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Navigating a New York Injury Lawsuit from Start to Finish

by | Jul 2, 2024 | Auto Accident Injuries, Personal Injury, Premises Liability, Slip, Trip And Falls

What to Expect in a New York Injury Lawsuit

Injuries can be life-changing events, and navigating the legal landscape afterward can be daunting. For personal injury victims, understanding each step of a lawsuit can help alleviate some of the stress and uncertainty. This comprehensive guide aims to walk you through the entire process of a New York injury lawsuit—from start to finish. Whether you’ve been involved in a car accident, a trip-and-fall incident, or any other personal injury scenario, this guide is for you.

PRE-SUIT INVESTIGATION 

The initial phase of any injury lawsuit involves a thorough pre-suit investigation. This is where your legal team gathers crucial information to build a strong case. This is where we develop the theory of the case on which we will hold the at fault parties liable. 

Available Liability Insurance: Businesses, landlords, and people purchase liability insurance to protect and cover them in case they injure someone due to their own fault. This type of insurance is called general liability insurance. Businesses that are doing well and need financial protection will have general liability insurance and often in large amounts. Whether or not there is liability insurance and how much insurance is key in determining how much your case can be worth. A company or person with no liability insurance is not a good thing because that means there is no immediate liquid asset that can pay you money for your damages. In the case where there is no insurance available, your money recovery would have to come from the person or company’s personal assets or bank accounts. A company or person that does not have general liability insurance typically does not have any or much money to compensate you, which is a likely reason why they did not have general liability insurance (they had no need for it because they had nothing to protect from a lawsuit). We will investigate and obtain insurance policies to know exactly if there is insurance available and also how much. 

Medical Records: Our office will request copies of your medical records relevant to the case and perform a review of the records creating a medical chronology. We will continue to request and obtain updated medical records throughout your case to keep our medical chronology up to date. This is why it is important to keep your attorney in the know about medical treatment as it is received in real time as well as any new medical doctors you receive treatment with. Collecting the medical records is an important first step before filing your lawsuit, as the type of medical treatment, amount of medical treatment, and severity of injuries is one of the most important factors in determining the value of your case.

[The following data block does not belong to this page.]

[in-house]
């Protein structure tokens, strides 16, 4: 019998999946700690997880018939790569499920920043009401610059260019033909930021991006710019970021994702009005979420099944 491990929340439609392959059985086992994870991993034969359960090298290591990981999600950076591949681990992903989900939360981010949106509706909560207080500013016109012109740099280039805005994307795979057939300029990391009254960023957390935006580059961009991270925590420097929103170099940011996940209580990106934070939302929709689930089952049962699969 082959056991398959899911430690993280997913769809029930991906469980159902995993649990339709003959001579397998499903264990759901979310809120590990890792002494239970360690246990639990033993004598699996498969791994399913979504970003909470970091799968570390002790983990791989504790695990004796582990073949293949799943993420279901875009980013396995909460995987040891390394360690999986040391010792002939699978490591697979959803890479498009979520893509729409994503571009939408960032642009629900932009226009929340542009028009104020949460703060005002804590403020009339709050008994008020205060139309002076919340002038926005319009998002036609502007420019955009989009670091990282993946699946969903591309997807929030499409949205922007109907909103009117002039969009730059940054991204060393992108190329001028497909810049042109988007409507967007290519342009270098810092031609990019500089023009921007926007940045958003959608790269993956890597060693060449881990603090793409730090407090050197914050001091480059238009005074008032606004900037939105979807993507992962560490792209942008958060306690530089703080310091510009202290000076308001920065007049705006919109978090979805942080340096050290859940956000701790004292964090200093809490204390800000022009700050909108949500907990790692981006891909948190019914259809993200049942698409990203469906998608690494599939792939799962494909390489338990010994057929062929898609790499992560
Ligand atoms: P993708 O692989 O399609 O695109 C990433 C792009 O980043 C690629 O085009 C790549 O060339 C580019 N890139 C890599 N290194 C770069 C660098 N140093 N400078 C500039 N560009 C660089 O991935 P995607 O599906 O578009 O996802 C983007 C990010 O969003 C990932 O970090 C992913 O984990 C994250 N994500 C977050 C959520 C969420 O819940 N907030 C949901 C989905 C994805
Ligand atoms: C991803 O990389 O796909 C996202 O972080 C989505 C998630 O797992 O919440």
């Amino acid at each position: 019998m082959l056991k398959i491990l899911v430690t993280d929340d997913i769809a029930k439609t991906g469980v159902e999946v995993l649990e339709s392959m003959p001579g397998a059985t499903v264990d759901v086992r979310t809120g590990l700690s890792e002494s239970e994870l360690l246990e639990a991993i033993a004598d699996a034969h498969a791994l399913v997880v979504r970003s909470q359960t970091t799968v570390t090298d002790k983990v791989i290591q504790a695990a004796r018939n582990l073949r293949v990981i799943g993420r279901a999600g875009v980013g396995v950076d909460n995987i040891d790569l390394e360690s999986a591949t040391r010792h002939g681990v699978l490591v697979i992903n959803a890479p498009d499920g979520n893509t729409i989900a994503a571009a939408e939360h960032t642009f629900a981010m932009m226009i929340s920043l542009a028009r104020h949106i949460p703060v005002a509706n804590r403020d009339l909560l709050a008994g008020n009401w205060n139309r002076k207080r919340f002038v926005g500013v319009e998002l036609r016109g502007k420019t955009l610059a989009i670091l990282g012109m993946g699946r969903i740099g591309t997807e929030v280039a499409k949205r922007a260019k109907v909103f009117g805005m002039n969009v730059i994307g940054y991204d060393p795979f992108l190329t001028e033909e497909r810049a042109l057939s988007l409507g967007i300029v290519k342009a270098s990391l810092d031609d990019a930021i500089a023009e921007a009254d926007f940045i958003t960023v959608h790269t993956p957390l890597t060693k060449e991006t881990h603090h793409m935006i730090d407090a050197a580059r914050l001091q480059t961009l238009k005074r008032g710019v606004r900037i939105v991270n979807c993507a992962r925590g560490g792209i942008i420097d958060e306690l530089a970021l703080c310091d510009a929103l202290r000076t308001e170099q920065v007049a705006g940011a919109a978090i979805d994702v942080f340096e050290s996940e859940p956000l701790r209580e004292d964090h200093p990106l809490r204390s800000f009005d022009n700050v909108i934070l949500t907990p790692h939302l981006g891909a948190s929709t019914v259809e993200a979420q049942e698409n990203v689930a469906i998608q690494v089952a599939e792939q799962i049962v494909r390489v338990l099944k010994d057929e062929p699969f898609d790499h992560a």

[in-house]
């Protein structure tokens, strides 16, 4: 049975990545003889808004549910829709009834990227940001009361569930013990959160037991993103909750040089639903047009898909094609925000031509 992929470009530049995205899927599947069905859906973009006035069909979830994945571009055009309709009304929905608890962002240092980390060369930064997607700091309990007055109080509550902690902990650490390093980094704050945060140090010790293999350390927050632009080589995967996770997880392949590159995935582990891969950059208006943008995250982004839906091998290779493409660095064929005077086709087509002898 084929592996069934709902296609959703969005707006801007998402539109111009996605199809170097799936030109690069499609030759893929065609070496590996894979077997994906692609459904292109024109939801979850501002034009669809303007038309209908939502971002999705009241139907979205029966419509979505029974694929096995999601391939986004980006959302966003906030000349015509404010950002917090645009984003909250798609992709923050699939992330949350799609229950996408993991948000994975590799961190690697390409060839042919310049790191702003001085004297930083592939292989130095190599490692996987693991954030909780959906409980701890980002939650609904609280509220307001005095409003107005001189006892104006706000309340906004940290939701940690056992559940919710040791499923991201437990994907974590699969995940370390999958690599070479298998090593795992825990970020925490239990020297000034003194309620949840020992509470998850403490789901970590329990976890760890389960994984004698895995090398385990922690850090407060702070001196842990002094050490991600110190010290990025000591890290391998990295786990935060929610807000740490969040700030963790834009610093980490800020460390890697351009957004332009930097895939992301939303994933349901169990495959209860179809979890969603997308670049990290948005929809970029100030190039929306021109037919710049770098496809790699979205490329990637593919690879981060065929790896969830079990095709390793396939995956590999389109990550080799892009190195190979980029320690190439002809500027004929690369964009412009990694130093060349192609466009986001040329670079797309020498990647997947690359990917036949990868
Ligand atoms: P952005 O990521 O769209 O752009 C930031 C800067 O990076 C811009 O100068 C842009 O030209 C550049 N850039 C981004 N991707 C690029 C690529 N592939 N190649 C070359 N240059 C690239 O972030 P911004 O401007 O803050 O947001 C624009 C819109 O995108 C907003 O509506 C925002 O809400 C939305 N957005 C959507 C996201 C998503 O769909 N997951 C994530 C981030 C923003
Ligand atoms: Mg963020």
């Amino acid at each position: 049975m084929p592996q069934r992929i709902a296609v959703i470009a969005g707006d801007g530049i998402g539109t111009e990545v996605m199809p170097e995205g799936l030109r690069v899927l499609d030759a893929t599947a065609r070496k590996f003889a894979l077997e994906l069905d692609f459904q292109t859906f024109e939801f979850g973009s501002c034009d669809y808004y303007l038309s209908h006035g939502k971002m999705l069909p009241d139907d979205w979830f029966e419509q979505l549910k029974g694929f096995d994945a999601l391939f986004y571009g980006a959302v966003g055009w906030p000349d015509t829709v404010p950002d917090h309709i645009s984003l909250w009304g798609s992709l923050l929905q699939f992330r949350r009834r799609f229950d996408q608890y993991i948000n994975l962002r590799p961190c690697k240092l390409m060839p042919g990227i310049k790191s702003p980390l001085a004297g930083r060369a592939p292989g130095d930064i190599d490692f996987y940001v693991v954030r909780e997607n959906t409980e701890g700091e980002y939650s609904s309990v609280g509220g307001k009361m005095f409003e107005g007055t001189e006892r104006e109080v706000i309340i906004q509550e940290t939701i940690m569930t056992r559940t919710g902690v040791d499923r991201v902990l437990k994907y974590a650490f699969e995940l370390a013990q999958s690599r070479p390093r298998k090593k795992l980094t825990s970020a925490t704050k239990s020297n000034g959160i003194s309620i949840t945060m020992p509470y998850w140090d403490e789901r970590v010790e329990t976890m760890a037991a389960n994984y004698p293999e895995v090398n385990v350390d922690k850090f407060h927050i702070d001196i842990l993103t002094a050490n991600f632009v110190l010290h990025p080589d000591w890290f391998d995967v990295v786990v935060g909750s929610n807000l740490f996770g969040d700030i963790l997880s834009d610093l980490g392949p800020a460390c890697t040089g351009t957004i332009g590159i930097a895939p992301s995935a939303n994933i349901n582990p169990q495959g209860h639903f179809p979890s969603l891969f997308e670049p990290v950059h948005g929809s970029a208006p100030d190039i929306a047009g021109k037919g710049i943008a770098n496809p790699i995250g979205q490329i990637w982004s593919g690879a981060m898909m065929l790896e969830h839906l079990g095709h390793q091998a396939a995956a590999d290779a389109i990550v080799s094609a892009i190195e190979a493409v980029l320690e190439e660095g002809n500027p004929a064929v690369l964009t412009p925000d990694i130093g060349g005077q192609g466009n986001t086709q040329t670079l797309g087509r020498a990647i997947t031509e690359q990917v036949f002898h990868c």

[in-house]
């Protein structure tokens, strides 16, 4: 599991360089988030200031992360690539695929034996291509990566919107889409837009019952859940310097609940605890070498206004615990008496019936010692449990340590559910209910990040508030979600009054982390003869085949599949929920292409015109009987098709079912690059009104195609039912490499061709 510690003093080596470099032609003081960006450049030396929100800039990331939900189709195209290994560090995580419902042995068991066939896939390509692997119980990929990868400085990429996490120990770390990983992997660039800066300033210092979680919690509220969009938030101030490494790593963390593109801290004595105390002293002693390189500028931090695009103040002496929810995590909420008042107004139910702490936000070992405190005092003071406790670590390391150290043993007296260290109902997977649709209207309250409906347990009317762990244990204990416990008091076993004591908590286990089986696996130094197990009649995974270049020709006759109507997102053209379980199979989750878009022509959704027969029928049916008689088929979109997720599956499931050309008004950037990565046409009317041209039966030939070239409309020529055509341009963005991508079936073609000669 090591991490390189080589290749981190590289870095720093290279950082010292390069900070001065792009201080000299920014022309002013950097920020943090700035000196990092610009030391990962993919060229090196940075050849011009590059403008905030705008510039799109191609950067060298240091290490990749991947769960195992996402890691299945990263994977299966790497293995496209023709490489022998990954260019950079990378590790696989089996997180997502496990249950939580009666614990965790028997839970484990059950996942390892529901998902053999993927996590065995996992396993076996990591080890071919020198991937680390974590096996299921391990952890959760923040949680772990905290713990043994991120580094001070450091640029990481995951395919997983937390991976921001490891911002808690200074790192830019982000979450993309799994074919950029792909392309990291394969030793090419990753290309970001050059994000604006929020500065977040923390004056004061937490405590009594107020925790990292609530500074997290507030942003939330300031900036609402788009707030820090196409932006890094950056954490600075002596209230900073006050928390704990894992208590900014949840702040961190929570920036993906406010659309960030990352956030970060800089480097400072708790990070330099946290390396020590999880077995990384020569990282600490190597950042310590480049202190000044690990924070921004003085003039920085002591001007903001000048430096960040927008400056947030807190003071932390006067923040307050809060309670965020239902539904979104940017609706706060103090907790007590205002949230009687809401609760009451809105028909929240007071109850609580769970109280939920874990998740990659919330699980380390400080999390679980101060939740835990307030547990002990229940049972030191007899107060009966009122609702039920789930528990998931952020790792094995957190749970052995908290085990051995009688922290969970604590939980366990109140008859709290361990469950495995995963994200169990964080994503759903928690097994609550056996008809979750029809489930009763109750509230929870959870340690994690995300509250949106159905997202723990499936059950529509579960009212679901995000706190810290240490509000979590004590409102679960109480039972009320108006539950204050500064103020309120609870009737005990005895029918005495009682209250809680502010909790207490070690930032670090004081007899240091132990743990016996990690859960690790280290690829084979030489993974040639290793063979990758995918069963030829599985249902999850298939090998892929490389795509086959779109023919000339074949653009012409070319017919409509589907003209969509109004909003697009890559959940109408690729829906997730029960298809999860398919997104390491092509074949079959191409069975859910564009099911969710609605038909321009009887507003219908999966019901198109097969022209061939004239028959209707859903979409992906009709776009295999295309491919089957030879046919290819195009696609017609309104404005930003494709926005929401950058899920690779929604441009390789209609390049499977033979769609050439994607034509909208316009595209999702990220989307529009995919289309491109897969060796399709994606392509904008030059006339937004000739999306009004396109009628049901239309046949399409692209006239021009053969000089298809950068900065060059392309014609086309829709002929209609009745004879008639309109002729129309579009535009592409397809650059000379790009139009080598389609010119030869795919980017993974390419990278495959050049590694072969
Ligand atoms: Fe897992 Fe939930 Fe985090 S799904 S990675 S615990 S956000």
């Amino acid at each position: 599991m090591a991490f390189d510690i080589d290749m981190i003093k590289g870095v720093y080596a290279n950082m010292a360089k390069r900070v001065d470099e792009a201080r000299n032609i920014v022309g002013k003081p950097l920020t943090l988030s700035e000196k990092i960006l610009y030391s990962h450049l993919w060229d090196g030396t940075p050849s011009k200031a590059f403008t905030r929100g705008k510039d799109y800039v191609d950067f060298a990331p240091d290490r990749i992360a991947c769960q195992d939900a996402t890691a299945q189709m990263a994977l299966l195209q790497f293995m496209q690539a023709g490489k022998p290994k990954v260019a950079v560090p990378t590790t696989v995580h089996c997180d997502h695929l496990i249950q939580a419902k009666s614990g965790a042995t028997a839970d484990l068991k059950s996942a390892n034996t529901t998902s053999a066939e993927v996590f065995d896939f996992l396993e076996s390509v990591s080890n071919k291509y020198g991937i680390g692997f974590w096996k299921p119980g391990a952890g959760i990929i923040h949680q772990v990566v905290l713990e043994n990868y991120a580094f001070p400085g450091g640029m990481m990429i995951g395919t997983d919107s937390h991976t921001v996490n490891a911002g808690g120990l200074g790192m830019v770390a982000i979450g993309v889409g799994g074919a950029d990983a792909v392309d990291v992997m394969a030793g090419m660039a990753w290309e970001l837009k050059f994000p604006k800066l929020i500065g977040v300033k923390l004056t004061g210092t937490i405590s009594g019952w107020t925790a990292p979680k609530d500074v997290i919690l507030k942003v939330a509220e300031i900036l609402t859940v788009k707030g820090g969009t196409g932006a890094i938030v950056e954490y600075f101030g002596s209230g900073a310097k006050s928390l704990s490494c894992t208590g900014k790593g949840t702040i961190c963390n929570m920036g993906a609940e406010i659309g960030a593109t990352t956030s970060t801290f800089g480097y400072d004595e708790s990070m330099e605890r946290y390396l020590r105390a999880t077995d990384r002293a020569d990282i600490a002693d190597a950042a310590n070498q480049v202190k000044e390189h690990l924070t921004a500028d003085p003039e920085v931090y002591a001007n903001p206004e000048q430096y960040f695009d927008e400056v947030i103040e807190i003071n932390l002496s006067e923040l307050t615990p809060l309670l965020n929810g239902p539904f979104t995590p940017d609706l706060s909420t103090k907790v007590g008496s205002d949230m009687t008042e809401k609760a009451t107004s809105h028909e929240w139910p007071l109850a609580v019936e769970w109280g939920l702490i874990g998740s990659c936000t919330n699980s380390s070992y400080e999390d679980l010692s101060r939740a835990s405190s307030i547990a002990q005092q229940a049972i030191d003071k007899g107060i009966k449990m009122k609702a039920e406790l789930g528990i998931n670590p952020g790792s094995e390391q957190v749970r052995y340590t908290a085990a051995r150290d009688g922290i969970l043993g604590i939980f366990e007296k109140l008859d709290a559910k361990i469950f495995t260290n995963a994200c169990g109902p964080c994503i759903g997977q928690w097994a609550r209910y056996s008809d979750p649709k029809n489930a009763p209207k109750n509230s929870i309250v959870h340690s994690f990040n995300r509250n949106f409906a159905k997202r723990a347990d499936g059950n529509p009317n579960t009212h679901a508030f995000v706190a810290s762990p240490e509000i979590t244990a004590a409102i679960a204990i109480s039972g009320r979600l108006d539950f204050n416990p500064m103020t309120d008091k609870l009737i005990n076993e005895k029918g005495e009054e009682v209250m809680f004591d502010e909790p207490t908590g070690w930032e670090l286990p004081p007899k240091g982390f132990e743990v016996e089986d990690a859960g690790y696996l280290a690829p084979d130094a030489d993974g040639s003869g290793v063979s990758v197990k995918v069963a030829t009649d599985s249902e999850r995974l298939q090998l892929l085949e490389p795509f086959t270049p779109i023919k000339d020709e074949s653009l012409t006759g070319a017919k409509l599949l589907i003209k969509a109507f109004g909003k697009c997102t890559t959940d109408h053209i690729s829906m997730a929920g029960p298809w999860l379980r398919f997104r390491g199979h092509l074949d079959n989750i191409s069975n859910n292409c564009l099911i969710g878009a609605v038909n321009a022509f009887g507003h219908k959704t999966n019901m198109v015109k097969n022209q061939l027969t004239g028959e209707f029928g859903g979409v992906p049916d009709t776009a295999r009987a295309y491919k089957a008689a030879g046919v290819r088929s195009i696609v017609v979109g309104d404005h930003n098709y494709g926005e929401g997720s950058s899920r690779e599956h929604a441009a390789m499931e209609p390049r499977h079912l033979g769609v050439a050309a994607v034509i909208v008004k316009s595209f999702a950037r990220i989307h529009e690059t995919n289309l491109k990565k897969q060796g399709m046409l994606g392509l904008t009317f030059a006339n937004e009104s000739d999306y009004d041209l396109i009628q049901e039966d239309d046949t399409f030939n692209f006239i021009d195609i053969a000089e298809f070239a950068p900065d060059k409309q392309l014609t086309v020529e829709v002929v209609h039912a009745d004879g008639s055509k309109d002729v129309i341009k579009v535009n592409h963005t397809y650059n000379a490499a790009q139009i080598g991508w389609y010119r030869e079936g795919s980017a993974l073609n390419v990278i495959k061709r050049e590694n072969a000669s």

Landowner Records: In cases where a person is injured because of dangerous conditions on another’s property, research will be done to determine the legal owner of the property and the legal entities or persons in control of the property. This is done so that when it’s time to file the lawsuit, the correct legal persons or companies are named in the lawsuit. Typically this type of research involves researching property records to determine the ownership structure of the particular property. Our office has developed a key strategic relationship with one of New York’s premier land and title agencies whose team quickly and accurately obtains and analyzes years of property data to determine the ownership structure and the legal entities that own and or control the property. 

Liability Experts: In certain types of cases, our office will retain liability experts to prove your case. Liability experts are typically used in product liability cases, medical malpractice cases, or cases where a person is injured by a dangerous structure at a property that may not be in compliance with applicable building code. 

Car Accident Cases: In car accident cases our office will obtain police reports, explore potential witnesses to the accident, run DMV plate searches to determine driver history reports and insurance coverage, and determine the amount of liability insurance coverage that is available to you to compensate for your injuries. 

STARTING THE LAWSUIT

The parties to the lawsuit: the person bringing the claim is known as the plaintiff. The people or companies that are sued are called the defendants.